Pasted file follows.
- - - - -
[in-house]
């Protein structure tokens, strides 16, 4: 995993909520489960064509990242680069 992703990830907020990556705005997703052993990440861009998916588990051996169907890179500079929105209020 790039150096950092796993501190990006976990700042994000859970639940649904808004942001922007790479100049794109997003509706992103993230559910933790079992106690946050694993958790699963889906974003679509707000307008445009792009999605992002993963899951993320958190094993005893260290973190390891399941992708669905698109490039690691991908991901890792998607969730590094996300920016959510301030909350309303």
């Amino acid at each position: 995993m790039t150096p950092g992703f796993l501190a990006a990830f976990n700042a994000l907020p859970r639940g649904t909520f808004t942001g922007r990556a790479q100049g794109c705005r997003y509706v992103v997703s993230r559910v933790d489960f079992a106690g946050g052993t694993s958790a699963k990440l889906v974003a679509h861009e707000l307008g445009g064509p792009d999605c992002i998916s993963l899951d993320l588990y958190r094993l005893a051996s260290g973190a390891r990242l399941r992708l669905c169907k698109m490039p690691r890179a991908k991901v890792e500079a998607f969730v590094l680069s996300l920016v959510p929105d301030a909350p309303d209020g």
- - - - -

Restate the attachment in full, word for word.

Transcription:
[in-house]
């Protein structure tokens, strides 16, 4: 995993909520489960064509990242680069 992703990830907020990556705005997703052993990440861009998916588990051996169907890179500079929105209020 790039150096950092796993501190990006976990700042994000859970639940649904808004942001922007790479100049794109997003509706992103993230559910933790079992106690946050694993958790699963889906974003679509707000307008445009792009999605992002993963899951993320958190094993005893260290973190390891399941992708669905698109490039690691991908991901890792998607969730590094996300920016959510301030909350309303």
């Amino acid at each position: 995993m790039t150096p950092g992703f796993l501190a990006a990830f976990n700042a994000l907020p859970r639940g649904t909520f808004t942001g922007r990556a790479q100049g794109c705005r997003y509706v992103v997703s993230r559910v933790d489960f079992a106690g946050g052993t694993s958790a699963k990440l889906v974003a679509h861009e707000l307008g445009g064509p792009d999605c992002i998916s993963l899951d993320l588990y958190r094993l005893a051996s260290g973190a390891r990242l399941r992708l669905c169907k698109m490039p690691r890179a991908k991901v890792e500079a998607f969730v590094l680069s996300l920016v959510p929105d301030a909350p309303d209020g």